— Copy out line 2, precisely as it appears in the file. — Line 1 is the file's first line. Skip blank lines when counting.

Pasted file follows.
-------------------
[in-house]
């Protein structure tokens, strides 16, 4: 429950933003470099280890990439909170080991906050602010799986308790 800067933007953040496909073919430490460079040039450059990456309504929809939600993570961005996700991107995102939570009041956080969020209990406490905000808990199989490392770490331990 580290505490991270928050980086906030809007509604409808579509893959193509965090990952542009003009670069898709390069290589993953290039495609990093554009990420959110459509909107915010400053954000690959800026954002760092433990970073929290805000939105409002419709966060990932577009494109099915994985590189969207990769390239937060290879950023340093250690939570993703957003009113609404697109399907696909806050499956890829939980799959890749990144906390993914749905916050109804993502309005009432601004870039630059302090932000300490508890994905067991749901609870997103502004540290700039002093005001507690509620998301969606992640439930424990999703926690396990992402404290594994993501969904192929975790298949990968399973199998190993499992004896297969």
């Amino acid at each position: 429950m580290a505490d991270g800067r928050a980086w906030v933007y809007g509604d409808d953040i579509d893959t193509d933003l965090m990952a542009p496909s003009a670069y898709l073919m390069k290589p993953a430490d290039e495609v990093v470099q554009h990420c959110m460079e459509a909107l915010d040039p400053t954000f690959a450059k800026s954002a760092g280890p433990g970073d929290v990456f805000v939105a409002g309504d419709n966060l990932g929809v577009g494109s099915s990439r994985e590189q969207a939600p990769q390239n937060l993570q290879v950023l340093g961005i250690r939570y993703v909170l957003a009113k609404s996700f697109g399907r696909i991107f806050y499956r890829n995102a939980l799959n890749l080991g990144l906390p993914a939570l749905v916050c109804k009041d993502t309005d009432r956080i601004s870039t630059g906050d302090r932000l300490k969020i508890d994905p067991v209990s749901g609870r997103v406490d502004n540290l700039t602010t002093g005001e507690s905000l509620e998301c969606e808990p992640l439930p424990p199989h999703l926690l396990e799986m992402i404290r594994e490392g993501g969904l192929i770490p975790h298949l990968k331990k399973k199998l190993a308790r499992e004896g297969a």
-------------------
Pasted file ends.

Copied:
């Protein structure tokens, strides 16, 4: 429950933003470099280890990439909170080991906050602010799986308790 800067933007953040496909073919430490460079040039450059990456309504929809939600993570961005996700991107995102939570009041956080969020209990406490905000808990199989490392770490331990 580290505490991270928050980086906030809007509604409808579509893959193509965090990952542009003009670069898709390069290589993953290039495609990093554009990420959110459509909107915010400053954000690959800026954002760092433990970073929290805000939105409002419709966060990932577009494109099915994985590189969207990769390239937060290879950023340093250690939570993703957003009113609404697109399907696909806050499956890829939980799959890749990144906390993914749905916050109804993502309005009432601004870039630059302090932000300490508890994905067991749901609870997103502004540290700039002093005001507690509620998301969606992640439930424990999703926690396990992402404290594994993501969904192929975790298949990968399973199998190993499992004896297969």